• Join over 1.2 million students every month
  • Accelerate your learning by 29%
  • Unlimited access from just £6.99 per month

An Investigation to determine changes of membrane permeability in beetroot cells.

Extracts from this document...

Introduction

An Investigation to determine changes of membrane permeability in beetroot cells Aim: To witness the changes of the solutions due to the release of coloured enzymes in the beetroot cells, in order to monitor the changes in membrane permeability. This would be done by, using a colorimeter tube to measure the amount of red colour that diffused out of the beetroot. Hypothesis: Several pieces of beetroot of the same length are being tested at different temperatures to see, which beetroot will allow the most enzymes to diffuse out. Referring to the factors that affect the rate of diffusion it can be argued that the piece of beetroot undergoing the test at the highest temperature, which in this case is 80�c would allow the chemicals to diffuse out of the beetroot faster than if they are tested at lower temperatures. ...read more.

Middle

In other words molecules at a higher temperature will diffuse faster than molecules at a lower temperature at a same given time. A Table Of The Amount Of Colour That Diffused Out Of The Beetroot Cell At A Given Temperature Temperature �C Time in water bath (min) Time in deionised water (min) Colour diffused (%) 80 1 30 21 60 1 30 71 40 1 30 92 20 1 30 49 5 1 30 82 Conclusion: The results for the practical does not relate to the data quoted in the hypothesis. In the hypothesis it was stated that the graph would show a gradual depreciation from the left side to the right, but what has actually happened is that the graph has shown no correlation. ...read more.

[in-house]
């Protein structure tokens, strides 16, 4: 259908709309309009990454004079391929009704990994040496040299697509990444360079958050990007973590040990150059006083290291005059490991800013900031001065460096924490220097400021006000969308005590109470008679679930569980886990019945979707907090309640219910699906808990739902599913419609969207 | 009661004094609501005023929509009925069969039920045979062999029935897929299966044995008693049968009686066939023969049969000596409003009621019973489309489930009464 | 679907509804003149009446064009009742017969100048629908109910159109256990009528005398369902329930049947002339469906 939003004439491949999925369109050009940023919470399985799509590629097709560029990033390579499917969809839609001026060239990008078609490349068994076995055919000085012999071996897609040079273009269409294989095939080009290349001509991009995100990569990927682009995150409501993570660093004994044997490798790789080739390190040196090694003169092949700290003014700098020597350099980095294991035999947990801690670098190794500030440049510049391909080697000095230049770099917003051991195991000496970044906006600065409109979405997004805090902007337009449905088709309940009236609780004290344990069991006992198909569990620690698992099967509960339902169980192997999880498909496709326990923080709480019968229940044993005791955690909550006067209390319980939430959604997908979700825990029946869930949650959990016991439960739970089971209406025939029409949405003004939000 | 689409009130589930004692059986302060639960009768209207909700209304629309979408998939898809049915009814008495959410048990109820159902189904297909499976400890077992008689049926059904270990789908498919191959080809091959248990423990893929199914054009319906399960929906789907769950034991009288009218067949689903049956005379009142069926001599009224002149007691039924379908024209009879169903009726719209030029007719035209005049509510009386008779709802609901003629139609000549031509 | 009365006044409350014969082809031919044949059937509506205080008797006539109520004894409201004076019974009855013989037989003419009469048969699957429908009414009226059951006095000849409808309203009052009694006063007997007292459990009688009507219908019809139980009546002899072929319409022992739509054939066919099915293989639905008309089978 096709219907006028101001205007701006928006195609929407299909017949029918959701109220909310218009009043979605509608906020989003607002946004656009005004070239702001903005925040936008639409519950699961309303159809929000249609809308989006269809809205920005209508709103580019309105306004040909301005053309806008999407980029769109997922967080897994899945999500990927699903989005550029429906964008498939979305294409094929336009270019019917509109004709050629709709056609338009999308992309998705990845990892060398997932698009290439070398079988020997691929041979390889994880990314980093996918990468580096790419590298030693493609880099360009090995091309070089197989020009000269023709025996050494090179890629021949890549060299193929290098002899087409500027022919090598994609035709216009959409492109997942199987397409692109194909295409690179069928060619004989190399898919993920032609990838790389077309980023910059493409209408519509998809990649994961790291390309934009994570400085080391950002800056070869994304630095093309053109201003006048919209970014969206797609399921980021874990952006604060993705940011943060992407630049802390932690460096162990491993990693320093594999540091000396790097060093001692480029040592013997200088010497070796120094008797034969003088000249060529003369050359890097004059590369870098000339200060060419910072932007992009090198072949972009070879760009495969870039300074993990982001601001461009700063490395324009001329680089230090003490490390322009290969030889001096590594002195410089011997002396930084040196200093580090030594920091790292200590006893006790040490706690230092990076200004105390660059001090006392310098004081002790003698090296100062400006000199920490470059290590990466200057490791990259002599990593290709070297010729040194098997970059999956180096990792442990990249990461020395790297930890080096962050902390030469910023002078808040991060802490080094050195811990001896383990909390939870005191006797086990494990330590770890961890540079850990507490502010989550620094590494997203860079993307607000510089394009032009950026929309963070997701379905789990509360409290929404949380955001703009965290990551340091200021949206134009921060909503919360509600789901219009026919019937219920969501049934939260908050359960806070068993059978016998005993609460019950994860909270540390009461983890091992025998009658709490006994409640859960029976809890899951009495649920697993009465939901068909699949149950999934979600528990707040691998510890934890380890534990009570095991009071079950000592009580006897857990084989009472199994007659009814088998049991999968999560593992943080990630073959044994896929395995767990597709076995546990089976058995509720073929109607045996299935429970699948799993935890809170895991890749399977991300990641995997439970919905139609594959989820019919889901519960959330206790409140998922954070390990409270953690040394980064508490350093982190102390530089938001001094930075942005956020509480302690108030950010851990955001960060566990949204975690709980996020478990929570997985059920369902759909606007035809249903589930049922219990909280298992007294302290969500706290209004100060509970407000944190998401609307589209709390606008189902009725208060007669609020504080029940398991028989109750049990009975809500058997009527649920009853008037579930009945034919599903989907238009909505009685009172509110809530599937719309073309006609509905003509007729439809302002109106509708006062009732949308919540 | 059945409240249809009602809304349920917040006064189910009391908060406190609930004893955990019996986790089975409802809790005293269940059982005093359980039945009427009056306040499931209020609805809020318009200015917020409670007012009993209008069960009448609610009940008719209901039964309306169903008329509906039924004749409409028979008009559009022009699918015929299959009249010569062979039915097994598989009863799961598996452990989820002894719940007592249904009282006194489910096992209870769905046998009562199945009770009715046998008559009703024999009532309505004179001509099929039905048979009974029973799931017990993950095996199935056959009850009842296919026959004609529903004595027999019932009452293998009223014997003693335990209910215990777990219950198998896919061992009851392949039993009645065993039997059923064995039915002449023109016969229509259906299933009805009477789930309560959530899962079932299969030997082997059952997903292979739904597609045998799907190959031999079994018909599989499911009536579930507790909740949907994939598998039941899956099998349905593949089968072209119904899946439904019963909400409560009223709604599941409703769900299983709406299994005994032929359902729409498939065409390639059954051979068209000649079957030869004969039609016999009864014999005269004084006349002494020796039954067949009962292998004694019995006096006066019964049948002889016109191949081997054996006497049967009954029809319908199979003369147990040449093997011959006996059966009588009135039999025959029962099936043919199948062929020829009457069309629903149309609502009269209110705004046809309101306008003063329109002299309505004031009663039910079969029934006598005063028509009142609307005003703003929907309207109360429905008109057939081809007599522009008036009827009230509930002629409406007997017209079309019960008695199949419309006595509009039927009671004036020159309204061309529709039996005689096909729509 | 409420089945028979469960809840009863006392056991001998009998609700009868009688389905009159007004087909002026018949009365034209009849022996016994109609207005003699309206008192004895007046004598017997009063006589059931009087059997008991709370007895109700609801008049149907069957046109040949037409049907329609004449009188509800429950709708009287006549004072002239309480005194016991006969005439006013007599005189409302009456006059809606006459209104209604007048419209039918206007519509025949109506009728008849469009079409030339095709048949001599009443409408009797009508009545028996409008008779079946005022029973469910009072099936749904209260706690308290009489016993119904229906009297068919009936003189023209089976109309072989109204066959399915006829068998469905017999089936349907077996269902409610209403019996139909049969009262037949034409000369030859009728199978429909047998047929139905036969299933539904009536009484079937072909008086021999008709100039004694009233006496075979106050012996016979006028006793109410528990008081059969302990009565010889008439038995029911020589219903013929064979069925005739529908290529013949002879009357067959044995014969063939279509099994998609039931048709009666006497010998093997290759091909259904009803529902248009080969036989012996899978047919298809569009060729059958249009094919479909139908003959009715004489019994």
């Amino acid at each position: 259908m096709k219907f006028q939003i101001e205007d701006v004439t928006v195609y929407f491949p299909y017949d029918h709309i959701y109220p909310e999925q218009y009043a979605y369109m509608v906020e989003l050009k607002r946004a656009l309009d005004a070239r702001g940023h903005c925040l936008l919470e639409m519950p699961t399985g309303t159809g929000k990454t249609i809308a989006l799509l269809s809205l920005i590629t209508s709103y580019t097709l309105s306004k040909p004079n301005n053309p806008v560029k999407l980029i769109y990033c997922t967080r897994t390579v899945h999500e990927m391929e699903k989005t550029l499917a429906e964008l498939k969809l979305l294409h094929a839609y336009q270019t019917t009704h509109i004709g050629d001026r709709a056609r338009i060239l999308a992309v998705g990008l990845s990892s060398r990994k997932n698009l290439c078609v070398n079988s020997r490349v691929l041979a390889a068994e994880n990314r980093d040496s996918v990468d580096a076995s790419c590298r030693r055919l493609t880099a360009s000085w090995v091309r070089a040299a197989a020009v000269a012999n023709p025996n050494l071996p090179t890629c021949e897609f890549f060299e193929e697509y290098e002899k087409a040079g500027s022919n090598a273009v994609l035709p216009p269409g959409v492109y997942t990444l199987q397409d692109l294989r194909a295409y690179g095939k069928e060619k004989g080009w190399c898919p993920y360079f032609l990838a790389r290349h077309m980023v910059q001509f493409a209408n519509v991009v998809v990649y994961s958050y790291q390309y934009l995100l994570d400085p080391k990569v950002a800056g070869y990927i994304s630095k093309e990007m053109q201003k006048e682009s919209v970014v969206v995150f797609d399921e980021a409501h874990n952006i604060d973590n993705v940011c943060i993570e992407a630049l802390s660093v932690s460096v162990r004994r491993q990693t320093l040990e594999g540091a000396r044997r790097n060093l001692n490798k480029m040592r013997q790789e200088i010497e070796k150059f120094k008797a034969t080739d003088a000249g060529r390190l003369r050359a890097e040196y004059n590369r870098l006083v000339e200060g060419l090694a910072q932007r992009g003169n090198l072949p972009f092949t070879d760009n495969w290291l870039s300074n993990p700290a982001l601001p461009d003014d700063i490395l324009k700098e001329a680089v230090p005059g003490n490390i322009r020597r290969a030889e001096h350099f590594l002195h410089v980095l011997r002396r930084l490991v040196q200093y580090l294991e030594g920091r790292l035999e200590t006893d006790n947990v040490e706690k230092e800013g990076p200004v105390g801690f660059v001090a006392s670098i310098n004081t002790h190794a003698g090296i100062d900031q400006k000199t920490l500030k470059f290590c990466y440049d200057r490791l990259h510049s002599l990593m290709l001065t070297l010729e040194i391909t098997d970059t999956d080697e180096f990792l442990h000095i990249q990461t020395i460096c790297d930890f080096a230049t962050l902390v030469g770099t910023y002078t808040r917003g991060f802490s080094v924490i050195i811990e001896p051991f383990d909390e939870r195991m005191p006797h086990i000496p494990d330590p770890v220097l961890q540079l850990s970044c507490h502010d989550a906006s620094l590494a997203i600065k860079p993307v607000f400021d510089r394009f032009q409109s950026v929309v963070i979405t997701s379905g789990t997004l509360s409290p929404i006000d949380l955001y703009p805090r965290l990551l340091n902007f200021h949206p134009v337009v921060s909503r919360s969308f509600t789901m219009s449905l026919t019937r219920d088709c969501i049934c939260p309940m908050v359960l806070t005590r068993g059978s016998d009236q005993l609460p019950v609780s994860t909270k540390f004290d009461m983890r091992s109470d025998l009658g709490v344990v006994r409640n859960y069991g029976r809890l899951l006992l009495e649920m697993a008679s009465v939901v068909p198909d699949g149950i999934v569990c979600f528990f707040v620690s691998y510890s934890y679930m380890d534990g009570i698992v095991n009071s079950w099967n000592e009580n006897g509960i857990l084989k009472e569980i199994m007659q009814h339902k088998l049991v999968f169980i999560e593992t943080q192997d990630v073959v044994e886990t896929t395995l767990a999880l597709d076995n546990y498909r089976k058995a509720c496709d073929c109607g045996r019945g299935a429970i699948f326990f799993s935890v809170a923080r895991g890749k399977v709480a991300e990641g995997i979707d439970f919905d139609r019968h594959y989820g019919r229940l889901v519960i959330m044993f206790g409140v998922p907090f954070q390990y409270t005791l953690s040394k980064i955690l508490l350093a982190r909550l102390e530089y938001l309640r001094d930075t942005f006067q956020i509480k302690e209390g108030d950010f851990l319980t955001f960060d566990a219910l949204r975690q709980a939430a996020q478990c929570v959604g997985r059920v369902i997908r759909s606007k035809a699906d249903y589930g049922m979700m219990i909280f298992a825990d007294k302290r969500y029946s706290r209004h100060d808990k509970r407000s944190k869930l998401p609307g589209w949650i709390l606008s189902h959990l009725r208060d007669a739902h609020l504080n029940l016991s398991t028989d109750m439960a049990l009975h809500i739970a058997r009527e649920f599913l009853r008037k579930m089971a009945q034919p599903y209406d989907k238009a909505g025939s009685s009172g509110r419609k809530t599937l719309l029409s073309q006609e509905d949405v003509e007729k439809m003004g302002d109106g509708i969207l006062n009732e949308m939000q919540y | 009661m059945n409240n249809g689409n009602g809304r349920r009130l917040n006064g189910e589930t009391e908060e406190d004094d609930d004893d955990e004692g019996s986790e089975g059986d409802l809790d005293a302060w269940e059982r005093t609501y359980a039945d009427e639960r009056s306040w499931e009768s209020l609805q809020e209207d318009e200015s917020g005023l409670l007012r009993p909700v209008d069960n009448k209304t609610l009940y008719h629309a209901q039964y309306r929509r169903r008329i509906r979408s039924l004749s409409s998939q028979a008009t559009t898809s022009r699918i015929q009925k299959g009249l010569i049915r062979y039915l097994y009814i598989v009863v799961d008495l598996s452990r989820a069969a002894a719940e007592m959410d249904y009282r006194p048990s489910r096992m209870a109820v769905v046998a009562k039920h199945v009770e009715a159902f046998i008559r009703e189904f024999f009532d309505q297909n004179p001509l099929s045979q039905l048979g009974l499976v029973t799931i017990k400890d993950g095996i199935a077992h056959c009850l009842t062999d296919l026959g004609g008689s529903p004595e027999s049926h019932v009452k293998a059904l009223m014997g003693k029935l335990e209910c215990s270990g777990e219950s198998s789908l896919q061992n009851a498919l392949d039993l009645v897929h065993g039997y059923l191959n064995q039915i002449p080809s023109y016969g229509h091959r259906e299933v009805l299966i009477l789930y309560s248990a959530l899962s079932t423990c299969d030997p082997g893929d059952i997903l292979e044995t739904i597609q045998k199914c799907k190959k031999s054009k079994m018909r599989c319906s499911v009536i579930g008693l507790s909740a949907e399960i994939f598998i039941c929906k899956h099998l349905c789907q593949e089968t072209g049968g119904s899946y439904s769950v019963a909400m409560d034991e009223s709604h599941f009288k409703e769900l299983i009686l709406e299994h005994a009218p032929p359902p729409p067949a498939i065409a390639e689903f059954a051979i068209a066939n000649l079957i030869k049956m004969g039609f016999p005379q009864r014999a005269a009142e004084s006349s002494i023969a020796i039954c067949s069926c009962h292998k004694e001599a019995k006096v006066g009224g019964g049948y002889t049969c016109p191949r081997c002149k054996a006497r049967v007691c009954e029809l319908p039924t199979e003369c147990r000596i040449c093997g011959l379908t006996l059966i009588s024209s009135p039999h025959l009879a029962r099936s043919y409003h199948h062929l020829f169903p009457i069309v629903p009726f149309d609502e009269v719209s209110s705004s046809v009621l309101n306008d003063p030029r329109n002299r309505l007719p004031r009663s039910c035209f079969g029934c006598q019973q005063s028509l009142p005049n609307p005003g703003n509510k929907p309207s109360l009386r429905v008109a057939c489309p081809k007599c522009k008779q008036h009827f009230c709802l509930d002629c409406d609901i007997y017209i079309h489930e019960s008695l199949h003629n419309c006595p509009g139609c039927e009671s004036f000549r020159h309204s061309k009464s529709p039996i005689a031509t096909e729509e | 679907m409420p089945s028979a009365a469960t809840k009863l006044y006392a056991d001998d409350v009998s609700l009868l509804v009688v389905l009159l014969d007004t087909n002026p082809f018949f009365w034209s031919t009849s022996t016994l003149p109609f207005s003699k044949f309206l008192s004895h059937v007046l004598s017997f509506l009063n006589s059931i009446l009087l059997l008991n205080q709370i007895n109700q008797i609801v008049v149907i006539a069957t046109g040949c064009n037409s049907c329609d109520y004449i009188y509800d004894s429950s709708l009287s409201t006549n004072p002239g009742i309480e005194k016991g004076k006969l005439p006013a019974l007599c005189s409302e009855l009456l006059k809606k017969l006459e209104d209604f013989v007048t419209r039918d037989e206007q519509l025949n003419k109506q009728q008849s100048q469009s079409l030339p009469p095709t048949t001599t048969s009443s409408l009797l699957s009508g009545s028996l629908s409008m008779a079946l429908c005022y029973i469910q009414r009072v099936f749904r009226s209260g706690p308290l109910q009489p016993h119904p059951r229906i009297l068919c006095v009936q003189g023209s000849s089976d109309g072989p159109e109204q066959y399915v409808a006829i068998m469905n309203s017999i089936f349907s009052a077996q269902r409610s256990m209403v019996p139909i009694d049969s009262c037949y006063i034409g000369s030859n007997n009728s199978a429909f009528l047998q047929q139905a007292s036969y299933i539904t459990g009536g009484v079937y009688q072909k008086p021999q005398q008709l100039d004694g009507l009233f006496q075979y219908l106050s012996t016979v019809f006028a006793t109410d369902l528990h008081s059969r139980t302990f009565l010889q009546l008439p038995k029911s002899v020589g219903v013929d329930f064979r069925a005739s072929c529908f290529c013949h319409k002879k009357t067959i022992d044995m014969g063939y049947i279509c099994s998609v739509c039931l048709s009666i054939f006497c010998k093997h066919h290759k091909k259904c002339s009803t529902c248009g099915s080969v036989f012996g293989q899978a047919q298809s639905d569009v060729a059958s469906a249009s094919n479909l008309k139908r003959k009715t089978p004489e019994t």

Conclusion

For example a beetroot left in a water bath at 60�c for over a minute could have had more colour diffused out than a beetroot in a water bath at 80�c for less than a minute. This happened because at times the stopwatch was started at the wrong time, and the beetroot was removed from the water bath late. From looking at the graph it cannot be stated that there are any anomalous results, since there is no correlation on the graph to suggest that one result is anomalous, while the other is not. The conclusion cannot really be reliable since the results are completely unreliable. The conclusion concludes that the hypothesis is correct but since this was not put into good practice there is no data to back it up. Felix Adams ...read more.

The above preview is unformatted text

This student written piece of work is one of many that can be found in our AS and A Level Molecules & Cells section.

Found what you're looking for?

  • Start learning 29% faster today
  • 150,000+ documents available
  • Just £6.99 a month

Not the one? Search for your essay title...
  • Join over 1.2 million students every month
  • Accelerate your learning by 29%
  • Unlimited access from just £6.99 per month

See related essaysSee related essays

Related AS and A Level Molecules & Cells essays

  1. Marked by a teacher

    Beetroot Practical Write up

    3 star(s)